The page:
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The other day a friend announced that she had "broken up" with her daughter. She laughed as she said it, but there was a hint of seriousness to her words. At any rate, she was obviously upset.
"What did your daughter say about it?" I asked. I couldn't imagine a mother actually doing something like that, although I'm sure it crosses most moms' minds at least occasionally.
"Oh, I didn't tell her!" she said. "I broke up with her secretly. Besides, I don't think it's possible for a mom to break up with a child."
This friend and I often talk about daughters together. She has two, just like I do.
Like mine, one is easier and one is more complex. It's the complex ones who make us feel the most insecure in our roles as mothers.
My friend said she never knows where she stands with her daughter or what her role is in her life. For example, if her daughter doesn't call for a week or two, she wonders: Should I call her? Will I be an intruding mom if I call too often? (And how often is too often?)
Can I ask if she's paying her bills on time, changing the oil in her car, drinking too much? Can I suggest she go to church - or clean her bathroom?
"I feel like I did when I was a teenager and I liked a boy but wasn't sure if he liked me back," my friend said. "That's why I say I'm 'breaking up.' It hurts too much sometimes to continue feeling this way."
Preach it, sister.
Almost every mom I've ever talked to feels this way at one time or another, especially moms with daughters. It's all part of the growing up process, I suppose - moms growing up as well as their kids.
From what my friend said, nothing traumatic took place between her and her daughter. No fight or harsh words. She just didn't feel connected to her any more. She felt obsolete, out of the loop.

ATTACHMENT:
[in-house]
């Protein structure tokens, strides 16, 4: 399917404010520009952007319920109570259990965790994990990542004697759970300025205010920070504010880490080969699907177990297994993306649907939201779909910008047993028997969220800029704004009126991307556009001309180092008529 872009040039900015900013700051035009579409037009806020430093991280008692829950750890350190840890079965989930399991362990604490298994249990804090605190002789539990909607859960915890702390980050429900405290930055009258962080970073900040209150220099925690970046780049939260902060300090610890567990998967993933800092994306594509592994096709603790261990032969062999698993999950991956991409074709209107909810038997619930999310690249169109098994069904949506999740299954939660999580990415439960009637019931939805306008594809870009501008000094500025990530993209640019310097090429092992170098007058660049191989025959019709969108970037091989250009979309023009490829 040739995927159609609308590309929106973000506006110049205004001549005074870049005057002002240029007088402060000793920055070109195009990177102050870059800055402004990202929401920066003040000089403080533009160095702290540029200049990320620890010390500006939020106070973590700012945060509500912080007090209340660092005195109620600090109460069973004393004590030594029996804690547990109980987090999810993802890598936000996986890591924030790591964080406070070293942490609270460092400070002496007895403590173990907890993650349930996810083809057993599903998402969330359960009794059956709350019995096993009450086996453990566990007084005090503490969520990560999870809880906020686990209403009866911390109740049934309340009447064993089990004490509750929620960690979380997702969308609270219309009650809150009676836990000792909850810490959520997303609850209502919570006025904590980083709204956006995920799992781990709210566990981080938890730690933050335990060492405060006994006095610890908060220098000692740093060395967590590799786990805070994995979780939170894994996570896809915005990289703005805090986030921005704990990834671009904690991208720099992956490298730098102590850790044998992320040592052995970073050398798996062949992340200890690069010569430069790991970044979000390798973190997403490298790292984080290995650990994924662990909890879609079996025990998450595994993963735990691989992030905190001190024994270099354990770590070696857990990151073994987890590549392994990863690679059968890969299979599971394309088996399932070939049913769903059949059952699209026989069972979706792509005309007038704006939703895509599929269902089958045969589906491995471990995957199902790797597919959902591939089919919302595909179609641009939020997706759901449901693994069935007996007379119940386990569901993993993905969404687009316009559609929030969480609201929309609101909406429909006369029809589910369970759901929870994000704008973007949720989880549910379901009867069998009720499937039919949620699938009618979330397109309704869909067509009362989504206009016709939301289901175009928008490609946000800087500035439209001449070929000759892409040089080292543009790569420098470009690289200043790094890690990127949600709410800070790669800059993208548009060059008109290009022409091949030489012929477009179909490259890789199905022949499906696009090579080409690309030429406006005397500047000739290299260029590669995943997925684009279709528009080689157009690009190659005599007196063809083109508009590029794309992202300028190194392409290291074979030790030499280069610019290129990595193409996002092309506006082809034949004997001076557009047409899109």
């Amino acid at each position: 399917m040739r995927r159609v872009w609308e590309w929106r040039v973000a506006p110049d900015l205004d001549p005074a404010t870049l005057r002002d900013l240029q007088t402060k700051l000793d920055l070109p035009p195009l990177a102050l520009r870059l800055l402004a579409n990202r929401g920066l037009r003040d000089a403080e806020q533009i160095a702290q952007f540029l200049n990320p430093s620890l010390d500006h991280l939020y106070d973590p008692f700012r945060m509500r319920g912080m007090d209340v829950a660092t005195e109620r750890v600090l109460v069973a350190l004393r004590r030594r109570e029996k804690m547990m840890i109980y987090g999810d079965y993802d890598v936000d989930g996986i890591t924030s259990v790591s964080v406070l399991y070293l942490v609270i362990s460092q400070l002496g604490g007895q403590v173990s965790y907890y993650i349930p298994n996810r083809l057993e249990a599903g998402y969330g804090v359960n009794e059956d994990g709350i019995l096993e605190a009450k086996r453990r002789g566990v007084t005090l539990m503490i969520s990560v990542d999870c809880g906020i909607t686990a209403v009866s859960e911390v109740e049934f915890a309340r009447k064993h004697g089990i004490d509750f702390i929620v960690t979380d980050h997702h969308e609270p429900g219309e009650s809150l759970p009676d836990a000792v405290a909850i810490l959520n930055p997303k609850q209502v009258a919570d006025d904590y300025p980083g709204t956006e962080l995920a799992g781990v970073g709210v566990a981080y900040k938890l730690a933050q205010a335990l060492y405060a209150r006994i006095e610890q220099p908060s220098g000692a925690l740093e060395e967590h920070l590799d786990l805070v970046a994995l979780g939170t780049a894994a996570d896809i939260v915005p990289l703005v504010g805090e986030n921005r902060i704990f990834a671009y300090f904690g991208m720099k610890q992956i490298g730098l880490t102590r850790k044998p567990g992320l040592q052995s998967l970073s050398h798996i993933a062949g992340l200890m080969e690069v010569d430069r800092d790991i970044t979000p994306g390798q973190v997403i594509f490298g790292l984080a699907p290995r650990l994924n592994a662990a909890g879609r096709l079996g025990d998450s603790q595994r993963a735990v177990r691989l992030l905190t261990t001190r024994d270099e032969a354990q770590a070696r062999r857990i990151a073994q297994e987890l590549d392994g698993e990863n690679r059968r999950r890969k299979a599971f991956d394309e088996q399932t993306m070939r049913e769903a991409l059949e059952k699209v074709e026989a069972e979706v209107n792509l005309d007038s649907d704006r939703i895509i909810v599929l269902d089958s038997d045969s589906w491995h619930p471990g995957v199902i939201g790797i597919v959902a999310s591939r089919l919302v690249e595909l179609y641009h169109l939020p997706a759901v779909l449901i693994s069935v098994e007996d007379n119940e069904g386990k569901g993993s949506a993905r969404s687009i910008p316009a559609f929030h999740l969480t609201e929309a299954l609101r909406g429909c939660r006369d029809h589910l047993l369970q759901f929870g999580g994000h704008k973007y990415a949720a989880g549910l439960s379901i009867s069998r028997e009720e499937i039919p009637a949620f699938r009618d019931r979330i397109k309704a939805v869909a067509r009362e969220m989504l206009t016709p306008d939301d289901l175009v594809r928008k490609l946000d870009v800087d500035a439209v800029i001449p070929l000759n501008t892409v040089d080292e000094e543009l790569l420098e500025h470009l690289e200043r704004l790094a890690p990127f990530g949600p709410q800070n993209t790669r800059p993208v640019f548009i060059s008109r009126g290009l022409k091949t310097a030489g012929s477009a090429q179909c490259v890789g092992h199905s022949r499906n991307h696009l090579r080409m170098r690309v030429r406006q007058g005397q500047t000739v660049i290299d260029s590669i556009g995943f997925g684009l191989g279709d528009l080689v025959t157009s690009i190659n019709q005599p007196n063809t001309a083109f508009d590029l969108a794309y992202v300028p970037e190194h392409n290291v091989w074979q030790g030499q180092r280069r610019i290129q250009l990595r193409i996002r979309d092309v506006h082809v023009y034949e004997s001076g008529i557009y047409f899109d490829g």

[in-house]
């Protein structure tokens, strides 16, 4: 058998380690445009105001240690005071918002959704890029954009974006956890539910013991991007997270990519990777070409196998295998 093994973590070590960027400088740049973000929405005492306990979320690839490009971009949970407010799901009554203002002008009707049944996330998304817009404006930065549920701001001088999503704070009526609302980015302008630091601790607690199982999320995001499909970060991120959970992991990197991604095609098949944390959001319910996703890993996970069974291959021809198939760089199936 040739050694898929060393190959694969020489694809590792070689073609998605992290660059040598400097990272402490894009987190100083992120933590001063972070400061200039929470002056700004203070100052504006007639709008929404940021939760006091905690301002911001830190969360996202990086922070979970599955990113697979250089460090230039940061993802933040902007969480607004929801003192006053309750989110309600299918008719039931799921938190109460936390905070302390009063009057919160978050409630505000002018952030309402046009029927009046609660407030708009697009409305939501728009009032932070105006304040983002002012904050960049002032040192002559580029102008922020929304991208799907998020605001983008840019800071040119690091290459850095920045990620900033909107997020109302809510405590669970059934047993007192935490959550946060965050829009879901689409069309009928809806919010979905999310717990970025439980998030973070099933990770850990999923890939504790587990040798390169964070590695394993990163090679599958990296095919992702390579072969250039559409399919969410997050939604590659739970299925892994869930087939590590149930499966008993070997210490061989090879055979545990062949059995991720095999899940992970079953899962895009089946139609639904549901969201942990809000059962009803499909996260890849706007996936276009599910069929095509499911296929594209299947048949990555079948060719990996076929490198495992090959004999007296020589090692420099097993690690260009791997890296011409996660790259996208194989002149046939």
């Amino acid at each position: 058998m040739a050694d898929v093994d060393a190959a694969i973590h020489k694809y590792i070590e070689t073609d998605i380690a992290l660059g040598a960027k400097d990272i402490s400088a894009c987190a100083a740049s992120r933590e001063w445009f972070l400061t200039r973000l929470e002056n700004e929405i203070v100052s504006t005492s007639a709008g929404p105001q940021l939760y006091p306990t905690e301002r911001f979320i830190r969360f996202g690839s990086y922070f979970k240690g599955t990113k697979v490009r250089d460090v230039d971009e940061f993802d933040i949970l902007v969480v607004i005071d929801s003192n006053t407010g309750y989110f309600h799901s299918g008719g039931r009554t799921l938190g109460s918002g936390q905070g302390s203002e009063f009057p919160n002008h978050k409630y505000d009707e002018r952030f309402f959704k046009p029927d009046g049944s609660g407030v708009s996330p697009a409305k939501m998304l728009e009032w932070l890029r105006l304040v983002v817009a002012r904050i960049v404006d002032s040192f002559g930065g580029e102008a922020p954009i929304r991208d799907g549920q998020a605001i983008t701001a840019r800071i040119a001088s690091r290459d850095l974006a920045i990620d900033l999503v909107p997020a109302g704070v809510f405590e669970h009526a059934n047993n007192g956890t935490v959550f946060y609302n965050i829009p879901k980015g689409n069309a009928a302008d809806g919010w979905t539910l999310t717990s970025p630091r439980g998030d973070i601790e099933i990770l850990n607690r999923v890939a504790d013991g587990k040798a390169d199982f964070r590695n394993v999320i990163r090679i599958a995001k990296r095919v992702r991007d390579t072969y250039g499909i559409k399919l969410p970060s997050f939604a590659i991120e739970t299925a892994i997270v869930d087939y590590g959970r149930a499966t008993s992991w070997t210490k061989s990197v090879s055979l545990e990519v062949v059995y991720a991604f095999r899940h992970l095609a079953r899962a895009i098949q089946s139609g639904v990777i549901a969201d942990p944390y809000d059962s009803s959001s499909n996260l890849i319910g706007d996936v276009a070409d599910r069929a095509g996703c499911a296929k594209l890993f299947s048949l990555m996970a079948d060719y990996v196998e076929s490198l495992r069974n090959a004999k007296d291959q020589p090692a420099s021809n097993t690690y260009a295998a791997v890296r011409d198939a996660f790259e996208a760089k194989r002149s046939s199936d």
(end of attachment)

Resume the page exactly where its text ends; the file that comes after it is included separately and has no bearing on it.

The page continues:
My friend wanted to be her daughter's friend and confidante and share in her secrets and hopes and dreams. She wanted to feel liked by her daughter but didn't. She wanted to keep her daughter from harm, knowing that it wasn't possible. And she wanted to be important in her daughter's life again.
I told her I could relate, that I think most moms could. Our babies growing up and growing away seems a cruel cosmic joke at times. It doesn't feel natural, although neither does walking around with a 130-pound child on your hip seem like a viable option.
Still, it's hard for moms.
After I finished talking to my friend I called my own mom. I've gone months without calling her before. Never again, I vowed.
It made me wonder if God ever feels bad like moms sometimes feel. When his kids don't pray, don't honor him, don't turn to him except when in crisis, does he feel sad? Does he ever feel like breaking up with them?
I know I can't assign human emotions to God, even though he has emotions. As beings created in his image, we and he experience joy and sadness, grief, anger, love. However, our emotions are always tinged with sin.
Our anger is never completely righteous; our hurt and sadness, even our love, is tainted with self. It's commingled with a need for approval and affirmation and acceptance.
When moms want to break up with their children it's because of self - self-preservation, self-protection. It hurts to let go and to realize that you're no longer needed in the same ways that you were, and possibly not needed any more at all.
Thankfully, God never has those feelings because, well, he's God and needs nothing to be complete. He doesn't need his children's approval, doesn't need to hear their voices on the other end of the phone saying, "I still love you."
He doesn't need that, but we who call ourselves his children do need to stay connected, at least I do. I need to stay reminded that he loves me so I won't go off on neurotic, insecure tangents, wondering if I'm still OK with him.
His love never changes. His acceptance never wavers. As impossible as it is for a mom to break up with her child, it's infinitely more impossible for God to break up with us, not ever. Not even secretly.